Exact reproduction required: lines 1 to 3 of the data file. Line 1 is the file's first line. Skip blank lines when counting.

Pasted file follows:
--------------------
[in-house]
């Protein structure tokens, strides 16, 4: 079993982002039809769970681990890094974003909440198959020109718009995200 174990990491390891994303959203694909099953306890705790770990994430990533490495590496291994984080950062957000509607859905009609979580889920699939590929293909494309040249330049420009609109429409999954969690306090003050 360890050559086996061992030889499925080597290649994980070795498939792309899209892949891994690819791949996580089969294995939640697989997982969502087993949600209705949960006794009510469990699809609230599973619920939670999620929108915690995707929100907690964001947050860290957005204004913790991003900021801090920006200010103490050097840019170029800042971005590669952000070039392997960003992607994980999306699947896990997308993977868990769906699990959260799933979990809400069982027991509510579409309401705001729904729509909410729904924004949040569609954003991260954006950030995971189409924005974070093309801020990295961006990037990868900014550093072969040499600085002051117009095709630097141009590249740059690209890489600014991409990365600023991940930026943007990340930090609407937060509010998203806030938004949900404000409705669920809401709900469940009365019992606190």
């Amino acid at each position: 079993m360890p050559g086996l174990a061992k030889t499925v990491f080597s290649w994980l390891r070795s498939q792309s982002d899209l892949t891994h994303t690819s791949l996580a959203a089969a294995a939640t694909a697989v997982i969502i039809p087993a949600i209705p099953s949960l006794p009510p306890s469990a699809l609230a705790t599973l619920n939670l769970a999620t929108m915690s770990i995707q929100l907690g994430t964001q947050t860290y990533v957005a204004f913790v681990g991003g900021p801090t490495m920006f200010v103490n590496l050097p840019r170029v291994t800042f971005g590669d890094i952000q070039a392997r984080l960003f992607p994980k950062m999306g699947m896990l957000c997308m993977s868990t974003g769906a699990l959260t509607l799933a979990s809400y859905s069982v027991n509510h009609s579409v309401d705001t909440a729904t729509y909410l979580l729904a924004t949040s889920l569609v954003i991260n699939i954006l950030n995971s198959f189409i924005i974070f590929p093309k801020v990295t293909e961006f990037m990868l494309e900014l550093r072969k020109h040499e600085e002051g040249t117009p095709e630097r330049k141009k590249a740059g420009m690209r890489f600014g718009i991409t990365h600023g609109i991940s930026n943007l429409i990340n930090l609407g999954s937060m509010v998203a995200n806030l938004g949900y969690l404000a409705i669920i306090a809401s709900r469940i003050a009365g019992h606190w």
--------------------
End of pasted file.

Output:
[in-house]
């Protein structure tokens, strides 16, 4: 079993982002039809769970681990890094974003909440198959020109718009995200 174990990491390891994303959203694909099953306890705790770990994430990533490495590496291994984080950062957000509607859905009609979580889920699939590929293909494309040249330049420009609109429409999954969690306090003050 360890050559086996061992030889499925080597290649994980070795498939792309899209892949891994690819791949996580089969294995939640697989997982969502087993949600209705949960006794009510469990699809609230599973619920939670999620929108915690995707929100907690964001947050860290957005204004913790991003900021801090920006200010103490050097840019170029800042971005590669952000070039392997960003992607994980999306699947896990997308993977868990769906699990959260799933979990809400069982027991509510579409309401705001729904729509909410729904924004949040569609954003991260954006950030995971189409924005974070093309801020990295961006990037990868900014550093072969040499600085002051117009095709630097141009590249740059690209890489600014991409990365600023991940930026943007990340930090609407937060509010998203806030938004949900404000409705669920809401709900469940009365019992606190």
């Amino acid at each position: 079993m360890p050559g086996l174990a061992k030889t499925v990491f080597s290649w994980l390891r070795s498939q792309s982002d899209l892949t891994h994303t690819s791949l996580a959203a089969a294995a939640t694909a697989v997982i969502i039809p087993a949600i209705p099953s949960l006794p009510p306890s469990a699809l609230a705790t599973l619920n939670l769970a999620t929108m915690s770990i995707q929100l907690g994430t964001q947050t860290y990533v957005a204004f913790v681990g991003g900021p801090t490495m920006f200010v103490n590496l050097p840019r170029v291994t800042f971005g590669d890094i952000q070039a392997r984080l960003f992607p994980k950062m999306g699947m896990l957000c997308m993977s868990t974003g769906a699990l959260t509607l799933a979990s809400y859905s069982v027991n509510h009609s579409v309401d705001t909440a729904t729509y909410l979580l729904a924004t949040s889920l569609v954003i991260n699939i954006l950030n995971s198959f189409i924005i974070f590929p093309k801020v990295t293909e961006f990037m990868l494309e900014l550093r072969k020109h040499e600085e002051g040249t117009p095709e630097r330049k141009k590249a740059g420009m690209r890489f600014g718009i991409t990365h600023g609109i991940s930026n943007l429409i990340n930090l609407g999954s937060m509010v998203a995200n806030l938004g949900y969690l404000a409705i669920i306090a809401s709900r469940i003050a009365g019992h606190w």